In December 1993, following a recommendation by the Committee on the Rights of the Child, the UN General Assembly expressed its concern “about the grievous deterioration in the situation of children in many parts of the world as a result of armed conflicts.”

The UN General Assembly and the Committee on the Rights of the Child asked the Secretary-General to name an expert to conduct a thorough study on the impact of conflict on children, including their participation in wars as child soldiers.

Graça Machel, Mozambique’s first post-independence Minister for Education, and an advocate for children’s rights, was named to undertake this massive project.

Graca Machel speaks with a former child soldier during a visit to a UNICEF-assisted camp for demobilized child soldiers near Freetown, in Sierra Leone. Photo: ©UNICEF/UNI29698/Grossman

Over two years, Graça Machel traveled to several countries affected by conflict and met children, families, humanitarian workers, Government officials and anyone who could help her gain a better understanding of what boys and girls were experiencing.

Her report, “Impact of armed conflict on children”, presented in 1996 to the General Assembly, described the brutality millions of children caught up in conflicts were exposed to and demonstrated the centrality of this issue to the international human rights, development and peace and security agendas. It was a call for urgent action.

She identified children as the primary victims of armed conflict and included a set of recommendations, including the nomination of a special representative of the Secretary-General on children and armed conflict to keep the protection of children “very high on the international human rights, peace, security and development agendas”.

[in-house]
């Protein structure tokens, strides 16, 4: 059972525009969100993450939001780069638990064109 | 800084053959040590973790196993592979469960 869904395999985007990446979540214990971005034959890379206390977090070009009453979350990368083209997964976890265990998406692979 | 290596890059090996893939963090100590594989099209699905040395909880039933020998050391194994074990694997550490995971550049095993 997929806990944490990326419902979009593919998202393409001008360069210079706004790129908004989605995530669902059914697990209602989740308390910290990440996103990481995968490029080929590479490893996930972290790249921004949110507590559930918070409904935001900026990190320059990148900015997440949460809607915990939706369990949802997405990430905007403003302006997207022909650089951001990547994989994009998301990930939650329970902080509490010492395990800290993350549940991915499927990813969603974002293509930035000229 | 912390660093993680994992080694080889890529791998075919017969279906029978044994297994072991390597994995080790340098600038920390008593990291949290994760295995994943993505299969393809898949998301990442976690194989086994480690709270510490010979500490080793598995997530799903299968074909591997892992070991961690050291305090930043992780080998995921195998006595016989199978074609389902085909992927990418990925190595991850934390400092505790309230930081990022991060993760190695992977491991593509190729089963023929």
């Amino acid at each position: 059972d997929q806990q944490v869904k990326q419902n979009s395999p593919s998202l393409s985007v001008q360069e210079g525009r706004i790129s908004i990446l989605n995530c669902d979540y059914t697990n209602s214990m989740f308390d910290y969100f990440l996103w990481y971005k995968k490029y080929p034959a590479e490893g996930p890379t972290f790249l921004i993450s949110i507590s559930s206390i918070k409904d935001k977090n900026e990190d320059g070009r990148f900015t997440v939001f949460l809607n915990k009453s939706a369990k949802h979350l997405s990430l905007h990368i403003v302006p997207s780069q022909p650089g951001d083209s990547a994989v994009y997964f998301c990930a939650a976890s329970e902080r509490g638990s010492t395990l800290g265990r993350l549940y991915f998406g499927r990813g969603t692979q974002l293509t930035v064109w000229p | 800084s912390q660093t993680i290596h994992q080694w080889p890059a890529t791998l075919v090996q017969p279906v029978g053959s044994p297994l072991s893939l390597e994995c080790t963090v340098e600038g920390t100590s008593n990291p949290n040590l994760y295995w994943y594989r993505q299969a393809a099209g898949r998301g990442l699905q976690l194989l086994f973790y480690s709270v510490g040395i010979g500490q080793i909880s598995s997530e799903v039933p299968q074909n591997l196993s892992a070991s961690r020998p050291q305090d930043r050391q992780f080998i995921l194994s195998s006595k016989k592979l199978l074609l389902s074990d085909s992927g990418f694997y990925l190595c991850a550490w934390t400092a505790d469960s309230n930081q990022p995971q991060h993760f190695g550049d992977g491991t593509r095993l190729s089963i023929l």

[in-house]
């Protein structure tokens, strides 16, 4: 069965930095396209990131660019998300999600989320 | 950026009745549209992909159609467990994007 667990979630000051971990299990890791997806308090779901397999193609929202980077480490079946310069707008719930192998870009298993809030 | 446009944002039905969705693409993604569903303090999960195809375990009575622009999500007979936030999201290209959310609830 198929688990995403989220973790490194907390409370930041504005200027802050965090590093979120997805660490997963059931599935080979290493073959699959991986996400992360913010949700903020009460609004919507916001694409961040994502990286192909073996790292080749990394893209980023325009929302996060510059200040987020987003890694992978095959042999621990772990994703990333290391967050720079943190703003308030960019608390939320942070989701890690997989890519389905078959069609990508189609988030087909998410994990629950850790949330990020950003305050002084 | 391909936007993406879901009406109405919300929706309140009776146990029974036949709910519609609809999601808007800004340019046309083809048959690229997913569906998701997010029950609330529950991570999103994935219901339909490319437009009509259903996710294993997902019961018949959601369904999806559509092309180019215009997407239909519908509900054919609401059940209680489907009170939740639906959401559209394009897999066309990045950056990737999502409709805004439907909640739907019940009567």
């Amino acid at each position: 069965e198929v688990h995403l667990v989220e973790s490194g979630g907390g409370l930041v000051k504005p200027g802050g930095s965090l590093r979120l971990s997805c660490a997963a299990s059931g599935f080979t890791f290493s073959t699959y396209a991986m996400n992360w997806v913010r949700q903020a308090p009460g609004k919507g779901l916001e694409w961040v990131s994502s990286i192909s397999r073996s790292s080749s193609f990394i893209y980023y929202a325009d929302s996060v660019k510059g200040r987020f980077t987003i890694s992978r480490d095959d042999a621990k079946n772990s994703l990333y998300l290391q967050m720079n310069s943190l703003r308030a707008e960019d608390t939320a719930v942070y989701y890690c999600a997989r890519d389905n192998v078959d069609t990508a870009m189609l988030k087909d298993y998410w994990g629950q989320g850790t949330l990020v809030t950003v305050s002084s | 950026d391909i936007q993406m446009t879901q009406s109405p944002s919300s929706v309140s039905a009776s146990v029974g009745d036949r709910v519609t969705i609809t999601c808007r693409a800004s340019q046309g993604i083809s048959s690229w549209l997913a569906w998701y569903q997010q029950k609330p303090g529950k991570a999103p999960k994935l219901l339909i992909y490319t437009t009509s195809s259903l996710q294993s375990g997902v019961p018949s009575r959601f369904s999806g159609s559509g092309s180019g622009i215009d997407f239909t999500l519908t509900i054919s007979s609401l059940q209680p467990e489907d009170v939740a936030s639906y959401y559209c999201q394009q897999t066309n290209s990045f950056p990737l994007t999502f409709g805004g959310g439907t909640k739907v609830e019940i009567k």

“Children can help. In a world of diversity and disparity, children are a unifying force capable of bringing people to common ethical grounds. Children’s needs and aspirations cut across all ideologies and cultures. The needs of all children are the same: nutritious food, adequate health care, a decent education, shelter and a secure and loving family. Children are both our reason to struggle to eliminate the worst aspects of warfare, and our best hope for succeeding at it.” – Impact of Armed Conflict on Children, Graça Machel

In December 1996, the General Assembly welcomed the report in its resolution A/RES/51/77 and recommended that the Secretary-General appoint a Special Representative on children and armed conflict.

Over twenty years later, the study remains widely used as a foundation for advocacy in child protection.

The Machel Study 10-Year Strategic Review

To mark the 10th anniversary of the original Machel Report,  the Special Representative for Children and Armed Conflict, UNICEF  and other United Nations and NGO partners undertook an assessment of the progress made since the publication of the original report.

The study reviewed the current situation faced by children in armed conflict including the impact of the changing nature of conflict. The review also presented the milestones that have been achieved since the original report such as the solid international child protection standards, the active involvement of both the General Assembly and the Security Council in making the issue a top priority, and the enhancement of strategies and programmes to protect war-affected children. The report also highlighted the priorities and the responses required in the new decade.

In 2007, the General Assembly was presented with a summary of the key findings of the strategic review in Part II of the annual report of the Special Representative to the General Assembly  (A/62/228).